Ed. – For those not aware, the following was written having successfully ran 2:29:20 at the 2015 London Marathon
So – way back in 2009 I ran 2:36 at the New York Marathon. It was a PB and I decided at that point that I was happy with that and was going to do an Ironman, and subsequently spent the next year and a bit learning to (sort of) ride a bike and (very sort of) swim. 20 months and 10hrs 35 mins later I was done with Ironman and after another couple of years or so dicking about with bikes and duathlons I was ready to see if I could in fact run any faster over 26.2, so decided to get back on it for real in the summer of 2013.
During my “time away” Dan Allinson had joined, outgrown and left Hinckley running club and was now with Leicester Columbians. Dan calmly told me that I was “massively underachieving” and should be looking for a sub 2:30 marathon. Despite my inital scepticism, his words rattled around in my head for a while until a 2:30 quest was born.
Here then, in 10 bleedingly obvious points (as a break from pretty much improvised prose) is how the quest went.
1.) Be a Power of 10 Geek
I basically looked up everyone who had run 2:28-2:30 in 2013 and compared their 10k and HM times. Little did I know that elite project new-boy Matt Adcock was also conducting similar research. At the time, well known to many of you, Mr Siggers had 2:29, 1:12 and 33:– to his name, and instantly became my role model, until I discovered that he’s actually a cyborg from the future and never gets tired. Other examples suggested that a low 1:11 half and low 32 10K would be a more likely target. (Erm – so much for bullet points. Looks like rambling is my only means of communication)
2.) Go off-piste
No not go get pissed… Following the plans from “Advanced Marathoning” I had run 2:37, 2:39, 2:36, 2:38, 2:38. Doing what I felt worked best for me after casting my nets around more widely gave me 2:32 and then 2:29. Your body is not a machine (Siggers excepted) and therefore it will respond differently to the training that may or may not have worked for someone else.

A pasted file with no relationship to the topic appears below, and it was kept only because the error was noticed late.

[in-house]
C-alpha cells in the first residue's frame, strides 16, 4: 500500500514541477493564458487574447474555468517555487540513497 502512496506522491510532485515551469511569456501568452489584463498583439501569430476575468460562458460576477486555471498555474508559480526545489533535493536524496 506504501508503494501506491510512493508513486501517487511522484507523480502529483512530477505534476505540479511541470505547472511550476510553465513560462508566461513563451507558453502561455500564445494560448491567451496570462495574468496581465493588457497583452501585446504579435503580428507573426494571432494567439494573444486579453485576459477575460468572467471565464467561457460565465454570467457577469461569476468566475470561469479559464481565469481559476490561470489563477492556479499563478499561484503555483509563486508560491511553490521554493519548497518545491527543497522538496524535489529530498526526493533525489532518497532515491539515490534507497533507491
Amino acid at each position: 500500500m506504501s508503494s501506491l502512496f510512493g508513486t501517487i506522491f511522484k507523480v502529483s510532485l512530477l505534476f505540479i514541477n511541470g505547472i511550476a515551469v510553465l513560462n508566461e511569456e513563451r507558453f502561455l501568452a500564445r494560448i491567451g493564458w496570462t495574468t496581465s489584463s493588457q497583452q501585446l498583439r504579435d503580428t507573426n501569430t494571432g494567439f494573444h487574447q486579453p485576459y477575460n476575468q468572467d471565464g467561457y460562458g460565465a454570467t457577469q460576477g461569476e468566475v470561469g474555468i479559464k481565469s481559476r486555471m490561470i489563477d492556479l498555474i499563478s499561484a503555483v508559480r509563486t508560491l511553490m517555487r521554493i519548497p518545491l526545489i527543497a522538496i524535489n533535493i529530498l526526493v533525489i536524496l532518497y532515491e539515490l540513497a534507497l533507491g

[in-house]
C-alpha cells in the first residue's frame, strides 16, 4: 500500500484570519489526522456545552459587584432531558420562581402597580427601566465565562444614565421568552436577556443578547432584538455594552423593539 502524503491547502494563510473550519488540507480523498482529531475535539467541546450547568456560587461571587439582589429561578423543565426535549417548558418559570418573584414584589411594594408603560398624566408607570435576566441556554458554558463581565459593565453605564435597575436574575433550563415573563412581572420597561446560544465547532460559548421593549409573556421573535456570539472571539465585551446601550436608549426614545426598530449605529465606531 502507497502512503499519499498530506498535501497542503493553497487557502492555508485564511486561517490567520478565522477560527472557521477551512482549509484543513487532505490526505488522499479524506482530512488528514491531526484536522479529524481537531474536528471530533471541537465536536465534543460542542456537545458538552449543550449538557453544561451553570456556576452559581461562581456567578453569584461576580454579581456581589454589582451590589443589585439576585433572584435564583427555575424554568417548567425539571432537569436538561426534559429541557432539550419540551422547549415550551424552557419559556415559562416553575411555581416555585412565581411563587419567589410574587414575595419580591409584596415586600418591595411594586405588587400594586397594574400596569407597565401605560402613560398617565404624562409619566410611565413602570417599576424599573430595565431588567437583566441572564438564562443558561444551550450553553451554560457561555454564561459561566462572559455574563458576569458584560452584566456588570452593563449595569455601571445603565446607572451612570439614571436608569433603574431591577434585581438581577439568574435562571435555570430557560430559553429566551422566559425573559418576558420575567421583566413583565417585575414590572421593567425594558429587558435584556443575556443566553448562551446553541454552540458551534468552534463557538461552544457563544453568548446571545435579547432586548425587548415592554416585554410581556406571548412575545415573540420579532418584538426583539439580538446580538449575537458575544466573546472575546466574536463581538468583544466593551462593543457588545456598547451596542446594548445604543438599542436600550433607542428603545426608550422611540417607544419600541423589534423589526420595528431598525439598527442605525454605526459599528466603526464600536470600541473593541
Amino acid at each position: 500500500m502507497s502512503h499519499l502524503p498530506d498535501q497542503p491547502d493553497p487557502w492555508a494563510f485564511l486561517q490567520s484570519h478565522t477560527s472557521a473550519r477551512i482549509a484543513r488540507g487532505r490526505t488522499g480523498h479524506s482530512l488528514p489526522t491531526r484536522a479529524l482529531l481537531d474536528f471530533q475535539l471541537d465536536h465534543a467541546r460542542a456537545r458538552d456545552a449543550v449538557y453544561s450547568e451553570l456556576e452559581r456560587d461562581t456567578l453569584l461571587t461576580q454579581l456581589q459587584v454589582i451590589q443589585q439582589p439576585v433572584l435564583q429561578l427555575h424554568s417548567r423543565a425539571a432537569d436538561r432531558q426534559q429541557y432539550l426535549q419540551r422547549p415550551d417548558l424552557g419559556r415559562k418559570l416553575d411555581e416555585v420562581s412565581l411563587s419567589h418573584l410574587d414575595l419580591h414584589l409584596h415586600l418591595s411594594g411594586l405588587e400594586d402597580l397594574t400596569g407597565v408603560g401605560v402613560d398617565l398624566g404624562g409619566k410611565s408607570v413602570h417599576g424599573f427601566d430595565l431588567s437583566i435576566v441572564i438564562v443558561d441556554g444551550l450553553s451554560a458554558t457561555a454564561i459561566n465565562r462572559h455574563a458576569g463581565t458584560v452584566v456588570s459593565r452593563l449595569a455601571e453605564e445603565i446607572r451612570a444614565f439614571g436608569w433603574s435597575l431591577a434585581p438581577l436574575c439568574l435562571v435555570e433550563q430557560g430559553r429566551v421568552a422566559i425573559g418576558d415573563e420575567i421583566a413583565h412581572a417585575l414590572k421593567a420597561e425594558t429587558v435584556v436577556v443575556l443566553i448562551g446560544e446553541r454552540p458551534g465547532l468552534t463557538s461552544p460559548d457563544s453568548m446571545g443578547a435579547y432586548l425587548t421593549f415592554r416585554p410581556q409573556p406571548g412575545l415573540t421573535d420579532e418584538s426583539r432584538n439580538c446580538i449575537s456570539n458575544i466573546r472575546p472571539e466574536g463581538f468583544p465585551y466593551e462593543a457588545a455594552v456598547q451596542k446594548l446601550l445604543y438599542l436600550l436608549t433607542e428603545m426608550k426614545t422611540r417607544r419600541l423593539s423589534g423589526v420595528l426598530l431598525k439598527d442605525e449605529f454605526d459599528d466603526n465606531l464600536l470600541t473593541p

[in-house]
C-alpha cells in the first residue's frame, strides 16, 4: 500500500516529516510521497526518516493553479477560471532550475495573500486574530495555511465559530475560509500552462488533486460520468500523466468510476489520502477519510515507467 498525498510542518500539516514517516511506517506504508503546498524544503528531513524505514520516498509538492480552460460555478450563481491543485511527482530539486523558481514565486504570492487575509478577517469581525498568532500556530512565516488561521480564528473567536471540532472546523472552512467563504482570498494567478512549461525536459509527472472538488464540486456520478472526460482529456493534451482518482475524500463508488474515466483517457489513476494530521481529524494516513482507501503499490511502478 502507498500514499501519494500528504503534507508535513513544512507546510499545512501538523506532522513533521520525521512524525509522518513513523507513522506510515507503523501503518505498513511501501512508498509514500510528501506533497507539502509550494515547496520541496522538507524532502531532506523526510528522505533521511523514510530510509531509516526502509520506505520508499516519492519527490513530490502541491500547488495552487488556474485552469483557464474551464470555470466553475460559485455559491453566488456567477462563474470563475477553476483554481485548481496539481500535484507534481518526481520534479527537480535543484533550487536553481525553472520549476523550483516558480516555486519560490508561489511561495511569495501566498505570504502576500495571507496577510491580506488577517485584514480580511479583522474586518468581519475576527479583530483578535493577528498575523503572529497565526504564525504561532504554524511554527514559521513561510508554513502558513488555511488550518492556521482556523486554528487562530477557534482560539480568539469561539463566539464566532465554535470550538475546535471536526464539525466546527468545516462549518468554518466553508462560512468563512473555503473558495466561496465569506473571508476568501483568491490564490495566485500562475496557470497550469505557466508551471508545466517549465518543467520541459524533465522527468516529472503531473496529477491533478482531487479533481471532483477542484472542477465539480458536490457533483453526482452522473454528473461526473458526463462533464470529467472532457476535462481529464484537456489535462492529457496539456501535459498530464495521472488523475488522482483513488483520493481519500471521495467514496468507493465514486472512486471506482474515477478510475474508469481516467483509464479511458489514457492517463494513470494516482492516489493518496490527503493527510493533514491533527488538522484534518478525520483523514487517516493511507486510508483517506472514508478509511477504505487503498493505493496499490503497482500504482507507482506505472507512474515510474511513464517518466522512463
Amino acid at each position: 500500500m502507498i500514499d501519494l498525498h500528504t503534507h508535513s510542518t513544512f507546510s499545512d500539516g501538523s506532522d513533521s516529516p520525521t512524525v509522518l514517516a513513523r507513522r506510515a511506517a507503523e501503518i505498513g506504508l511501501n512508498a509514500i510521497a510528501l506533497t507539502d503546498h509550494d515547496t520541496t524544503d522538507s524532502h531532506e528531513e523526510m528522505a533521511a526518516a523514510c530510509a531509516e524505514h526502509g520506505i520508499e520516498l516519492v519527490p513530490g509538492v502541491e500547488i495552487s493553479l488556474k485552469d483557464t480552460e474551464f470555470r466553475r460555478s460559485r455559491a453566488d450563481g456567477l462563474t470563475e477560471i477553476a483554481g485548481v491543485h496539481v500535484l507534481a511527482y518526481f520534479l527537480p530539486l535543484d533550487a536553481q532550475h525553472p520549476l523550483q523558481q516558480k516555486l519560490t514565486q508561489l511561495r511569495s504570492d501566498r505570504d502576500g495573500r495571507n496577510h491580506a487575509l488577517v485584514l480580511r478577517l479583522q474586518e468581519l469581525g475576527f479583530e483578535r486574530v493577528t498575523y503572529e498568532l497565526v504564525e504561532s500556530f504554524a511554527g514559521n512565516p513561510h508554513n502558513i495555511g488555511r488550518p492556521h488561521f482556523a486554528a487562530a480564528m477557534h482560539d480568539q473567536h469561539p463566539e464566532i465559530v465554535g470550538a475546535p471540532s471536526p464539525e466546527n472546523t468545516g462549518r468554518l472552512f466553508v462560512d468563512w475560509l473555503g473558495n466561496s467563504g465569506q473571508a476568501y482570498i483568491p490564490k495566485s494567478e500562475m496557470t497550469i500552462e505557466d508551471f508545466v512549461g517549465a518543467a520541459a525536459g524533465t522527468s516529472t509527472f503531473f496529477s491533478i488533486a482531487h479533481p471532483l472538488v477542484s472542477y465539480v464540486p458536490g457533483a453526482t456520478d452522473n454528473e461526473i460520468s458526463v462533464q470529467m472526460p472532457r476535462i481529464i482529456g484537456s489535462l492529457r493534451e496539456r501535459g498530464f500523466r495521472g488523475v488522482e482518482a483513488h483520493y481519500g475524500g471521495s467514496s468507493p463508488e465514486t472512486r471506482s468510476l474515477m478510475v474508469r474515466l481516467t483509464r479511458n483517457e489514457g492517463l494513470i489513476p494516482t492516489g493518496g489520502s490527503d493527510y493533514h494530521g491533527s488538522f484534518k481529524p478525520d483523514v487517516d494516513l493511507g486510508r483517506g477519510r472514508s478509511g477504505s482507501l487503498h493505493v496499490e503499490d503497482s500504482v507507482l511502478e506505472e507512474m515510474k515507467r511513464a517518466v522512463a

3.) Build from the bottom up
Having made the move to Leicester Christadelphians I decided to base my long term plan on being able to run shorter distances faster. If I wanted to run a faster marathon, I needed to run a faster half. If I wanted a faster half my 10k time had to come down. That in turn meant a better 5k pace, and therefore ultimately faster reps on a Tuesday night. Obviously this was in conjunction with weekly tempos, long runs, and easy runs, but the ability to actually run faster is something that can get overlooked.
4.) Find people faster than you
When I used to train on my own I would do 12 x400s in 72s each off 90s. When I started training in Leicester people like Mark Powell and Nigel Stirk were doing 68s off a minute. I would try and hang on, breathing out of my arse, for as many reps as possible and I can now do 68s on my own. Again this seems obvious but watching other groups train I do see a lot of people just doing their own pace.
5.) Be patient
If you are training well and running the same routes faster but the results aren’t happening there could be lots of reasons for that. Lots and lots of reasons.
Here is what happened to me. A typical week was 80-90 miles. Sunday long run with some at marathon pace. Easy 1hr-1hr15 Monday . Easy hr plus track session Tuesday. 15 miles Wednesday. 5 easy 5 HMP Thursday. 10 with strides Friday. Easy ½ hr Saturday. A lot of week days were split to fit annoying things in like work.
I noticed the tempo runs got faster when I was going well. Otherwise it was just a careful balance of fatigue and effort. Autumn 2013 I was still a little below my pre-sabbatical fitness level.
|Autumn 2013||Spring 2014||Autumn 2014||Spring 2015|
So I guess the be patient bit for me was after London 2014!
6.) Love the sessions you hate!
Because the sessions you hate the most are probably the best for you. For me the hated session (which I do once per cycle) is 3x2M @ 10k pace, 400 slow jog recovery. I rarely manage it at actual PB 10k pace (5:11) but it’s a great indicator of the shape I’m in.
7.) Find someone with the same goal
For obvious reasons. Then stalk them on strava and copy what you think would work for you and ignore what you don’t like!
8.) Learn your goal paces
I did at least 3 runs of 9-13 miles at marathon pace in my last cycle. Then, run at goal pace in the race- this may involve “calming down” a bit. Not 10-20 seconds per mile quicker. This doesn’t work.
9.) Accept that your job is no longer important, and is just somewhere you go to recover.
10.) Expert nutritional advice
…Don’t eat yellow snow. Seriously I don’t know much “up to date” stuff about nutrition but I guess I eat a balanced healthy diet, and certainly the odd beer or slab of cake here or there doesn’t seem to do too much harm.
And coming up next week….fire juggling in three easy steps.